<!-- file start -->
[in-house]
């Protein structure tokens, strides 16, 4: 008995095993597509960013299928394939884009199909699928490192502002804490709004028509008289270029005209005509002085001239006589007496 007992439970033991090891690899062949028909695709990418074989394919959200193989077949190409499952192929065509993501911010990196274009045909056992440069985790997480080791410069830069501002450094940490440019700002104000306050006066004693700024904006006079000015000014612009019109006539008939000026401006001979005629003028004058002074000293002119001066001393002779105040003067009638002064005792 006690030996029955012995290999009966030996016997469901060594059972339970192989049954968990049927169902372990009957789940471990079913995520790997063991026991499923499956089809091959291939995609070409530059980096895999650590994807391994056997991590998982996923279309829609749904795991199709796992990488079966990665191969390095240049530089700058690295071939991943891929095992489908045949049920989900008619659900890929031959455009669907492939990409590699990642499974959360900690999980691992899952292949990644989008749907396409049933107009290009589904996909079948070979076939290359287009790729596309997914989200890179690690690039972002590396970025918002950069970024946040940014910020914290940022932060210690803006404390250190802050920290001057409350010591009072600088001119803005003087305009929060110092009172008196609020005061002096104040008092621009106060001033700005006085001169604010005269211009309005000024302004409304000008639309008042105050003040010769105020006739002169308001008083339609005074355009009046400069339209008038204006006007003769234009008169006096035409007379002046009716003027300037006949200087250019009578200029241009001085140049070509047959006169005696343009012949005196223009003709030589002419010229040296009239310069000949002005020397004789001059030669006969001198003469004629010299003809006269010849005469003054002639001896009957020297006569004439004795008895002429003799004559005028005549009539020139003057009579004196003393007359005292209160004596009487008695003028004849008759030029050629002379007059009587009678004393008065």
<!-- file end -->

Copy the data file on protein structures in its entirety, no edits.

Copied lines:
[in-house]
């Protein structure tokens, strides 16, 4: 008995095993597509960013299928394939884009199909699928490192502002804490709004028509008289270029005209005509002085001239006589007496 007992439970033991090891690899062949028909695709990418074989394919959200193989077949190409499952192929065509993501911010990196274009045909056992440069985790997480080791410069830069501002450094940490440019700002104000306050006066004693700024904006006079000015000014612009019109006539008939000026401006001979005629003028004058002074000293002119001066001393002779105040003067009638002064005792 006690030996029955012995290999009966030996016997469901060594059972339970192989049954968990049927169902372990009957789940471990079913995520790997063991026991499923499956089809091959291939995609070409530059980096895999650590994807391994056997991590998982996923279309829609749904795991199709796992990488079966990665191969390095240049530089700058690295071939991943891929095992489908045949049920989900008619659900890929031959455009669907492939990409590699990642499974959360900690999980691992899952292949990644989008749907396409049933107009290009589904996909079948070979076939290359287009790729596309997914989200890179690690690039972002590396970025918002950069970024946040940014910020914290940022932060210690803006404390250190802050920290001057409350010591009072600088001119803005003087305009929060110092009172008196609020005061002096104040008092621009106060001033700005006085001169604010005269211009309005000024302004409304000008639309008042105050003040010769105020006739002169308001008083339609005074355009009046400069339209008038204006006007003769234009008169006096035409007379002046009716003027300037006949200087250019009578200029241009001085140049070509047959006169005696343009012949005196223009003709030589002419010229040296009239310069000949002005020397004789001059030669006969001198003469004629010299003809006269010849005469003054002639001896009957020297006569004439004795008895002429003799004559005028005549009539020139003057009579004196003393007359005292209160004596009487008695003028004849008759030029050629002379007059009587009678004393008065």